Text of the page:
#1 The Kindle 2 International
Ta-dah-dah-DAH! Right now, today, this is the winner, as far as I’m concerned. Yes, the nook is flashier. Yes, the Sony Reader Daily Edition is a little bigger. This, though, is a good device with the best price and selection for books…and that’s the main thing that matters. Text-to-speech can be a huge advantage…I use it for hours a week, even though a lot of people never use it. Surfing the web means you can get books on your Kindle wirelessly from some other sites. I’m not saying there won’t be something better in the future, but right now, I think this is the best buy. Another important point: you can get it by the holidays! The nook has been delayed until January.
I did an earlier post on Black Friday, the day after Thanksgiving, which is the start of the holiday shopping season in the stores. A much more recent tradition is Cyber Monday, the Monday that follows Black Friday. The idea was that people went to work on the Monday after the big weekend, and shopped at work where they had a faster connection. That’s not true for a lot of people any more: your home connection may be as good or better than the one you have at work. Still, people who didn’t check off the list in the brick and mortar stores will probably be looking online. Even if Monday is a made-up day, it’s like Mothers’ Day…you’re still going to buy flowers.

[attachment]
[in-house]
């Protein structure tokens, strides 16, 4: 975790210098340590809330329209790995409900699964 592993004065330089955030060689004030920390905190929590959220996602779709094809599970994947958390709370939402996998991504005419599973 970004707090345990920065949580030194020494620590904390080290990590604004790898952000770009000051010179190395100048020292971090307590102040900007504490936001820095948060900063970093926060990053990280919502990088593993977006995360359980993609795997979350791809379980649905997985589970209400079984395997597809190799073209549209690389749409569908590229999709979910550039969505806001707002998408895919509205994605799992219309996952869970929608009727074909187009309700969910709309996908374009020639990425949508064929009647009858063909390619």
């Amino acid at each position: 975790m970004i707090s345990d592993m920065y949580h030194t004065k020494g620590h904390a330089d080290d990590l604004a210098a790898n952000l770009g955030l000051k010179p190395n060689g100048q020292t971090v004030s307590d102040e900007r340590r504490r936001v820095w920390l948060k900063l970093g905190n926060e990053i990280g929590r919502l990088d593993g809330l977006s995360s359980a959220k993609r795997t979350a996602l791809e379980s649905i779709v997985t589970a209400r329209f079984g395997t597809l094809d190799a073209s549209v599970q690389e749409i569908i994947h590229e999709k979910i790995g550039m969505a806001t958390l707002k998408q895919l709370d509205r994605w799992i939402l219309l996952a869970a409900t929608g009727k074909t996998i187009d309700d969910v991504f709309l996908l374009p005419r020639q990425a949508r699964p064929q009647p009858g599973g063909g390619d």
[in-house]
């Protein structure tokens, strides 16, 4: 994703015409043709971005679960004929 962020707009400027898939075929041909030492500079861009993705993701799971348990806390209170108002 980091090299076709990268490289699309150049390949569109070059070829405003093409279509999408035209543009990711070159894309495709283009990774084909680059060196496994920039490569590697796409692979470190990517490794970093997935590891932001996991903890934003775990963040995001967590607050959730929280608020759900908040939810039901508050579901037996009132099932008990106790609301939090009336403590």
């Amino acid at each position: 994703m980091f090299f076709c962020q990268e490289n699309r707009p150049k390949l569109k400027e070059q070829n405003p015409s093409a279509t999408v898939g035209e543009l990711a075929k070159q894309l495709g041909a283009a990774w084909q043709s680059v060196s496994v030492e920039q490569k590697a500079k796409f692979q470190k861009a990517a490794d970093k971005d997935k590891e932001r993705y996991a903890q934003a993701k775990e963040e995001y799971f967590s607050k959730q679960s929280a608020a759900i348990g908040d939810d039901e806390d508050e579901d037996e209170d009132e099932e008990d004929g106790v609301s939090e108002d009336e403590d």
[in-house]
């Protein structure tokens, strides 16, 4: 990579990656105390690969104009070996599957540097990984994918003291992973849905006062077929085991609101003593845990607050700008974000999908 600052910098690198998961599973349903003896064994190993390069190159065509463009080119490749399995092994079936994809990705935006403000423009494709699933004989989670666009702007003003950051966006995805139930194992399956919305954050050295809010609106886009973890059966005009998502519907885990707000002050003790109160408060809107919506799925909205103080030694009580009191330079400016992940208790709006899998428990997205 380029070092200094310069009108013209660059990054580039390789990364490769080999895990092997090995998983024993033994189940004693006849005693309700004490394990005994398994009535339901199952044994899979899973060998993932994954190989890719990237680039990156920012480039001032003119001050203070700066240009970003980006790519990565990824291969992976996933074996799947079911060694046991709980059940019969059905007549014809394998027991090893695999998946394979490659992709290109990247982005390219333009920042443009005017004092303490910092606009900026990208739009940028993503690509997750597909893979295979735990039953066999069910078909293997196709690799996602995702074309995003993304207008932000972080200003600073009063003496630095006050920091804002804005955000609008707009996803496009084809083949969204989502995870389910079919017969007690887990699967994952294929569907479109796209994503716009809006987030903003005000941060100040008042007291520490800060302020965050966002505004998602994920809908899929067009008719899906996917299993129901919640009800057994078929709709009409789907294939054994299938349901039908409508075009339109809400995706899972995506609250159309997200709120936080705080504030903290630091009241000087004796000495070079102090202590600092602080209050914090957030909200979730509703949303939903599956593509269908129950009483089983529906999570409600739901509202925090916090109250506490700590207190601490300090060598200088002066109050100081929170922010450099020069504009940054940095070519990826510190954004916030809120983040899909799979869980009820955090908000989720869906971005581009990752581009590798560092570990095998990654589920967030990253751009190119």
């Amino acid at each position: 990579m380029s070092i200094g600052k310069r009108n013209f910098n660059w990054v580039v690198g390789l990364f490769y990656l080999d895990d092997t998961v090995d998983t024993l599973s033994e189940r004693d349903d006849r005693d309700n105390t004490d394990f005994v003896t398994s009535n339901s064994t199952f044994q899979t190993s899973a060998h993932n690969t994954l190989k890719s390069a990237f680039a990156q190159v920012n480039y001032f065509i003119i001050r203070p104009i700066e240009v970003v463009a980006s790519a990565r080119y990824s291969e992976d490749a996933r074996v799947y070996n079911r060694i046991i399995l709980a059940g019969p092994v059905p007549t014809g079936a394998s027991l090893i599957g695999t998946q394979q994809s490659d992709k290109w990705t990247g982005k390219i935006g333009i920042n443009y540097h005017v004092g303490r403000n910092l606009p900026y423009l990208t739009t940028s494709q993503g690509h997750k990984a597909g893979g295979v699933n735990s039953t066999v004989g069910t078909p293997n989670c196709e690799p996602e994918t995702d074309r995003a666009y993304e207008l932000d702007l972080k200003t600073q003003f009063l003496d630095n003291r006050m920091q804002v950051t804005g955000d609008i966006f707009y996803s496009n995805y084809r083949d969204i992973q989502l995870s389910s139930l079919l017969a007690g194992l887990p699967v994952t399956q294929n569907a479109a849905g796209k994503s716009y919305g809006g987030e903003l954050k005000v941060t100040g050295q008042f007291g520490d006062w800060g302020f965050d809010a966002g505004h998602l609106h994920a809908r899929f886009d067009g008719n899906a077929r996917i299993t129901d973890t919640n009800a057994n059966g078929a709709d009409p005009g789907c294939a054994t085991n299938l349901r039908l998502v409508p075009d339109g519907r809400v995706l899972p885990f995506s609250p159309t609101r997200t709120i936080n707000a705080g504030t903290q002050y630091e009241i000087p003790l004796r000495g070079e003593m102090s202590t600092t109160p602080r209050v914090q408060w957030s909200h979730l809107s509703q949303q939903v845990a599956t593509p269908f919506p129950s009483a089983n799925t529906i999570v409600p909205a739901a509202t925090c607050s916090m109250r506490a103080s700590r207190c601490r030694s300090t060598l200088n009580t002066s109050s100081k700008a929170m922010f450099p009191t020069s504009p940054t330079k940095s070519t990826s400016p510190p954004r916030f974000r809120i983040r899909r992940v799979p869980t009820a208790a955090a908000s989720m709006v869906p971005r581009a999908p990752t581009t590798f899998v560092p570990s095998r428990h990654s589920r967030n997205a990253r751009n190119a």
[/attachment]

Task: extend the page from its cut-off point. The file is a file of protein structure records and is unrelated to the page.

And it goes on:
The websites will offer good deals…one of the main things you’ll see is free shipping with no minimum. You may also see limited time deals…Amazon ran a countdown clock on its Black Friday deals…kind of like QVC.
So, how are you going find the deals?
Here are some websites that might help you:
I use this one all-year round. It’s a search engine that lets you compare prices.
Another great aggregator…this one will have the coupon codes to put into the other websites to get the special deals
Coupons, special deals, forums…this is another good site any time. They have a Cyber Monday site here.
I think this one is nicely designed
Can’t resist a site that uses the word “neologism”.
The best deals…in 140 characters or fewer. This is kind of cool…people will actually tweet in the stores.
I love that you can switch between Available, Upcoming, Sold Out, and Expired. Yes, I do like to know what I can’t get any more…I like to see what people are buying. When you switch to Upcoming, you’ll see a countdown clock…you won’t see the prices, but you’ll know when to check back.
There you go…a few Cyber Monday resources to help you find what you need to surprise your friends and family…while sitting on the couch in the same room with them.
This post by Bufo Calvin originally appeared in the I Love My Kindle blog.